Interview: ‘Sleeping With Other People’ Writer/director Leslye Headland

Only a true media professional opens an interview with a question as perfect as Daniel Rutledge does here. One outlet’s loss is Fliks’ gain – and yours – as he’s joined in conversation by Sleeping With Other People director Leslye Headland about her raunchy, Jason Sudeikis and Alison Brie-starring sorta-rom-com.

FLIKS: YOU’VE DESCRIBED THIS FILM AS “WHEN HARRY MET SALLY FOR ASSHOLES”. WHAT DO YOU THINK MAKES THE MAIN CHARACTERS ASSHOLES?

LESLYE HEADLAND: Well, I meant that the audience were the assholes!

OH I’M SORRY, I MISUNDERSTOOD!

Yeah, when I pitched it, I meant people who don’t like romantic comedies normally would like this romantic comedy. But I do think that Jake [Jason Sudeikis] and Lainey [Alison Brie] are struggling with being honest in their lives, not that that makes them assholes. They’re struggling with their own self acceptance, insecurities, gender roles; they’re not getting to know people before they have sex with them, they’re sort of having sex in the dark and trying to figure it out what they want. They’re a bit wayward, but I don’t think they’re assholes. I think if you ask Jason and Ali, they would say they’re not assholes!

COME TO THINK OF IT, AT ONE POINT IN THE FILM LAINEY ACTUALLY SAYS HERSELF, “I’M NOT AN ASSHOLE”.

Oh yes that’s right. That was right out of my own life, that scene. I had this guy who I was sleeping with, who was involved with somebody else. He was sort of in between people, you know what I mean? He was sort of setting me up, it was just weird. He was like, ‘Why are you ignoring me? Why aren’t you replying to me?’ and I told him, ‘Because I’m not a fuckin’ asshole, man!’ I fell for you and I’m part of it, but I’m not just going to keep recklessly hurting people I don’t know. I couldn’t pretend it wasn’t happening or wasn’t affecting me.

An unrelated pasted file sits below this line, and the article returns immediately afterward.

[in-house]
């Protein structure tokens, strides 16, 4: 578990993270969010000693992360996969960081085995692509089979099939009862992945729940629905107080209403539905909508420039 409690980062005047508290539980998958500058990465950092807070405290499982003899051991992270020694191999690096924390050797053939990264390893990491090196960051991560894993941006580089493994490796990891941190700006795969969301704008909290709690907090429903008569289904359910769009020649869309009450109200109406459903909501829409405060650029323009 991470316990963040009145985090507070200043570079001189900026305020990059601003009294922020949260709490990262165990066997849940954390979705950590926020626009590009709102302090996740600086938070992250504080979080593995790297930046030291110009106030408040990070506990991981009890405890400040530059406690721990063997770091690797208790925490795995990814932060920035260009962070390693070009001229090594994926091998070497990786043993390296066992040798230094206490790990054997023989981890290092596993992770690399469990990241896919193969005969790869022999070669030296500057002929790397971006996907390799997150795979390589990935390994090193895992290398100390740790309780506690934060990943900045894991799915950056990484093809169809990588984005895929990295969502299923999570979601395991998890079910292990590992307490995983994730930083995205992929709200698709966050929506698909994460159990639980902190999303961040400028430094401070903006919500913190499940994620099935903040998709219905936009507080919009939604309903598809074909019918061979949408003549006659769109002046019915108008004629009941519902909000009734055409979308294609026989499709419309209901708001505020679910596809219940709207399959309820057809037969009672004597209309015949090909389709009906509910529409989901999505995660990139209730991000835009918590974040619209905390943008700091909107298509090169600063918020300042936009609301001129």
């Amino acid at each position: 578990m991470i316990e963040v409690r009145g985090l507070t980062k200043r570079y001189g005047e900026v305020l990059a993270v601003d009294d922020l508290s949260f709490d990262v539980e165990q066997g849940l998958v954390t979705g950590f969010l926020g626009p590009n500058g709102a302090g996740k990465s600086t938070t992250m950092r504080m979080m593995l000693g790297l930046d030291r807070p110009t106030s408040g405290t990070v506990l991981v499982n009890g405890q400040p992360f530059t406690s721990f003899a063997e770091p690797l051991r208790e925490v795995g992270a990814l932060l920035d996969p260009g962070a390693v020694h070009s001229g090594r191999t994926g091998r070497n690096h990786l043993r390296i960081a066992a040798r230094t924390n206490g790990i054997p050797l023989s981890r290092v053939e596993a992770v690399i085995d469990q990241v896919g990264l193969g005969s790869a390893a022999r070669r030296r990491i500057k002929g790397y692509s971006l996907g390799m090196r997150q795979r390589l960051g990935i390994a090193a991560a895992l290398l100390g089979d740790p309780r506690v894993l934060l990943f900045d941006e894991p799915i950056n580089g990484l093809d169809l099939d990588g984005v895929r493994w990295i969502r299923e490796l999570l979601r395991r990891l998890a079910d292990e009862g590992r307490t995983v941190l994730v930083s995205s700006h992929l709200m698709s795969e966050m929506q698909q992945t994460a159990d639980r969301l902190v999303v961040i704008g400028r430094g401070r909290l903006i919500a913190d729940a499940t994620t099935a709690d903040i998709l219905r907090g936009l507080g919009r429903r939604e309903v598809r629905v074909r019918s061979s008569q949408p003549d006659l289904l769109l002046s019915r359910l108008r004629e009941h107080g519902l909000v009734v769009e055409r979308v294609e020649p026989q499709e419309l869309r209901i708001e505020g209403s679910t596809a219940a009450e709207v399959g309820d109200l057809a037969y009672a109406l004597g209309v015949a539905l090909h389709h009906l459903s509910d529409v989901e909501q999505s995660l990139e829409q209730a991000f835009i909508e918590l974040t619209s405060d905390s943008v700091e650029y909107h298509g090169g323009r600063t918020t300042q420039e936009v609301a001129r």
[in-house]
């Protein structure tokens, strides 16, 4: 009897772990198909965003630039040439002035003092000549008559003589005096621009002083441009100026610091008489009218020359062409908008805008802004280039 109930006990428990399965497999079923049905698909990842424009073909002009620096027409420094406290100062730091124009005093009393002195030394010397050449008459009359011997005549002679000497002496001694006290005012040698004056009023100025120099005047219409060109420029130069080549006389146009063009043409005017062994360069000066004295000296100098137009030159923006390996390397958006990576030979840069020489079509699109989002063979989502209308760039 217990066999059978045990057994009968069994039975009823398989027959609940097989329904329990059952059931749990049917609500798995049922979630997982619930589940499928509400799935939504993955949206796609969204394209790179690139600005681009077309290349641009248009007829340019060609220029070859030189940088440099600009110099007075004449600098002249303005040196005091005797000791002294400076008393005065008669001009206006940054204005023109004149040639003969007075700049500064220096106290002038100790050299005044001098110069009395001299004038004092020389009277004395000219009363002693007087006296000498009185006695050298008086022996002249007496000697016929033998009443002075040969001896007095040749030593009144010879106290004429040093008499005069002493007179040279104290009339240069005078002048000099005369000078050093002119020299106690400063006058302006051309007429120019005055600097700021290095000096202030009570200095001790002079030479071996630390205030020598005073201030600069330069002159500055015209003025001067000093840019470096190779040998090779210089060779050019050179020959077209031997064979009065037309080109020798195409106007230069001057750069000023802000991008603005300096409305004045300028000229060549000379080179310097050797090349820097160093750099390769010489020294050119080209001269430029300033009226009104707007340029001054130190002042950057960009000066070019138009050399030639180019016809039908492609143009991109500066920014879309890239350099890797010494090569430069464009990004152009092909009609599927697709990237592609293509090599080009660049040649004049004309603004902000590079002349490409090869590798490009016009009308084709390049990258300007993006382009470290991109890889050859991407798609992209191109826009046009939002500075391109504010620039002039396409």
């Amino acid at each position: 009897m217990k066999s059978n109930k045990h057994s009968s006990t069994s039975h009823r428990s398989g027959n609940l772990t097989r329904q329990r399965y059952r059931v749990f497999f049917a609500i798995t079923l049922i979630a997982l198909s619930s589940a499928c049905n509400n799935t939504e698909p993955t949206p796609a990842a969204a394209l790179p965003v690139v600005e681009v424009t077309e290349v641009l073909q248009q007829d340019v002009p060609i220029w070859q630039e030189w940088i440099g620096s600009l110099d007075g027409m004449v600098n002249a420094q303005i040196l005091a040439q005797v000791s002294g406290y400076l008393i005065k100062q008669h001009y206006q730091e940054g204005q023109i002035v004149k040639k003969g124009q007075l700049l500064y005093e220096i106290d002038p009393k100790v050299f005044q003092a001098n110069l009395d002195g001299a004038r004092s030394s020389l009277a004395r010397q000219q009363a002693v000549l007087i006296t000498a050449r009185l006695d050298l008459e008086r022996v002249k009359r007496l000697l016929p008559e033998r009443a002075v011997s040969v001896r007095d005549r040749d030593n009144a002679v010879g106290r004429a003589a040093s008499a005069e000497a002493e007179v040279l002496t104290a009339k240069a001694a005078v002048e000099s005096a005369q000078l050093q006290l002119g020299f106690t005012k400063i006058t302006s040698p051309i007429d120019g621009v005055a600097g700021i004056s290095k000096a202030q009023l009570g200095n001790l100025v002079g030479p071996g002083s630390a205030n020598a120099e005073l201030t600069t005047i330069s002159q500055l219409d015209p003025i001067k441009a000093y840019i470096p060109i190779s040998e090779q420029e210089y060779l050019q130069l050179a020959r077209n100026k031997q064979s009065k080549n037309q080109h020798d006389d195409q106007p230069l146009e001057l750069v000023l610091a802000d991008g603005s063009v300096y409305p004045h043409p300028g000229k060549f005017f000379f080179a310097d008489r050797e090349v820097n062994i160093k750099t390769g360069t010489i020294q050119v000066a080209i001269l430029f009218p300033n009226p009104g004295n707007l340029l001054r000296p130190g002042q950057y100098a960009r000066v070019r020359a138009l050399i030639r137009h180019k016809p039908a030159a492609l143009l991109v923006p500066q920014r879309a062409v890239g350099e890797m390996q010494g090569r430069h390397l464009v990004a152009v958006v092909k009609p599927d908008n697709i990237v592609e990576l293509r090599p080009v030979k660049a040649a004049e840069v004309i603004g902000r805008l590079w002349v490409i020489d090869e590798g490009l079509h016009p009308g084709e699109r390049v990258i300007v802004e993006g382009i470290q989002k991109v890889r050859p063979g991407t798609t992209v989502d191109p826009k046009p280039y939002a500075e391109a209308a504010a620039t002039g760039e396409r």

What’s cool about Jake and Lainey, they have consciences, even if they’re not listening to them. They know right from wrong, but they feel they’ve gone so far off the deep end of being lovable that they can’t come back. Their relationship with each other starts to heal that.

 YOUR FIRST FILM ‘BACHELORETTE’ CAME OUT IN 2012 AND NOW ‘SLEEPING WITH OTHER PEOPLE’ IS ABOUT TO BE RELEASED. WHAT HAPPENED AFTER ‘BACHELORETTE’ THAT INSPIRED YOU FOR THE NEW FILM?

I guess my life sort of fell apart, haha! My boyfriend and I broke up, I worked on a television pilot that didn’t end up going, and the network tied me up for like a year so I couldn’t work on anything else. I was in this weird dichotomy of being at film festivals with my first film, which I had worked my whole life to do, but everything else turned to shit. So when I was looking at what project I should do next, I think I was wanting to do something to cheer myself up a bit. I started writing honestly and authentically about how I felt about being alone and being lonely.

But then when I finished the script and started doing pre-production, as I realised we were making a rom-com, I started to lean into how fun the movie was and how we could explore these different ideas, different aspects of modern dating; and I started to have a really good time doing that. It really helped me get out of that hole. When I watch the end of the film now, with two characters kissing, I see it as me falling in love with myself and making peace with myself. I realised I am a lovable person and not a failure.

THIS FILM IS COMING OUT THE SAME YEAR AS ‘TRAINWRECK’, WHICH I THINK HAS A LEAD FEMALE CHARACTER WHO IS SIMILAR TO LAINEY, IN TERMS OF HER SEX LIFE. THESE HONEST PORTRAYALS OF MODERN WOMEN ARE UNFORTUNATELY NOT ONES WE’VE NOT SEEN OFTEN BEFORE. WHY DO YOU THINK WE CAN FINALLY SEE THESE SORTS OF FEMALE LEADS ON SCREEN, WHAT’S CHANGED?